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The Beginning of Life: A Conference for Juniors and Students of the Healthcare Professions

Posted by Rhoslyn Thomas, Youth and Education Officer on 11 November 2016

  

On the 22nd of October 2016 I attended a one-day conference hosted by the Catholic Medical Association. The conference was entitled, "The Beginning of Life: A Conference for Juniors and Students of the Healthcare Professions".

When I arrived, I was greeted by Dr Josephine Treloar and her husband, Dr Adrian Treloar (who spoke at our Youth Conference in 2015). I then spotted Dr Philip Howard who spoke at our Youth Conference in 2016. A good sign, to say the least!

There were four talks throughout the day:

  • The vision of St John Paul II's encyclical Evangelium Vitae by Fr Stephen Wang, Catholic chaplain to London University
  • We will win with love by Dr Adrian Trealoar and Dr Josephine Treloar
  • What is man that you should keep him in mind? (by Anon.)
  • Staying legal, staying true - The GP minefield by Dr Mike Delany, GP

All the talks were excellent and though not a medical professional, I found them to be very useful and relevant to me.

Using the plight of disabled children

I found all the talks to be insightful but the best of them was, I believe, the talk given by a midwife who wished to remain anonymous. She was speaking specifically about babies who have life-limiting conditions, which as we all know, is a huge topic in places like Northern Ireland and the Republic of Ireland. In these places, it is being used as a way to introduce abortion-on-demand by the back door. What is truly shameful about this is that they use the weakest of unborn children, those who will die before or soon after birth, to justify the slaughter of all unborn children. They are not honest enough to admit that they desire widespread, state-sponsored killing for their own selfish reasons, and so they use the plight of disabled children and their frightened parents instead, painting it as an act of mercy.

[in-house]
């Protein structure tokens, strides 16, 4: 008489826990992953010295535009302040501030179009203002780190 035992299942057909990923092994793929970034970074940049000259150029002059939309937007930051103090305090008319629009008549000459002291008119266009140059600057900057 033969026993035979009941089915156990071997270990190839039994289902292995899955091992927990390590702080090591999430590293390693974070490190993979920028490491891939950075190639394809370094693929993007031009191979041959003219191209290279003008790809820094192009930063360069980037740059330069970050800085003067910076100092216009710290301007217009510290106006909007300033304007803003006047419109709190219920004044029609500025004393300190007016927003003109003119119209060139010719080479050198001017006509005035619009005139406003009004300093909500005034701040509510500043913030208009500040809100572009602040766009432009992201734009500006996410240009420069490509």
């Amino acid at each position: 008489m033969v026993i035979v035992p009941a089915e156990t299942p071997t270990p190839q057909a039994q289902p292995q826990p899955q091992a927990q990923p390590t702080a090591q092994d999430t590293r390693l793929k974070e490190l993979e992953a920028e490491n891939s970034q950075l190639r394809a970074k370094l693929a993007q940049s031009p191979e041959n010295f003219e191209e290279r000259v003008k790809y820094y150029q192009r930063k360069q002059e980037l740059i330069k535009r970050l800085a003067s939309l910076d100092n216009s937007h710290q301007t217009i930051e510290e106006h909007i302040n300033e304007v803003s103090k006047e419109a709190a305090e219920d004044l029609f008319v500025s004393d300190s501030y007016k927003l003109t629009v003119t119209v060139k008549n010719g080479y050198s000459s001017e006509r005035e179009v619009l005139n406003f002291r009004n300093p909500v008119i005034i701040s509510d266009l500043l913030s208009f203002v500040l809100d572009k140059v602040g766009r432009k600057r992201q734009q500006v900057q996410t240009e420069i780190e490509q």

She spoke at length about Jerome Lejeune and his work to identify Down's Syndrome and to help those born with this chromosomal disorder. Hearing her speak about his work and the work of others renewed in me the feeling that we can never do too much for those children who are in danger of a horrendous death, either through abortion or child euthanasia.

To finish her presentation ­­­she showed us this video about Elliott, a baby boy who was diagnosed with Trisomy 18 before birth. The message contained in this video was a fitting end to the day in that it summed up what I felt was the strongest message of the conference: that, as Drs Adrian and Josephine Treloar pointed out, we will win with love.

I felt reinvigorated after leaving this conference hosted by the Catholic Medical Association. As the SPUC Youth officer, I would encourage young people connected with the medical field, both Catholic and non-Catholic alike, to support them, attend their events, seek out their help and to read what they have to offer through the Catholic Medical Quarterly.

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Comments
  • ANN FARMER said:

    14/11/2016 19:38

    Fantastically uplifting account of a very valuable event.

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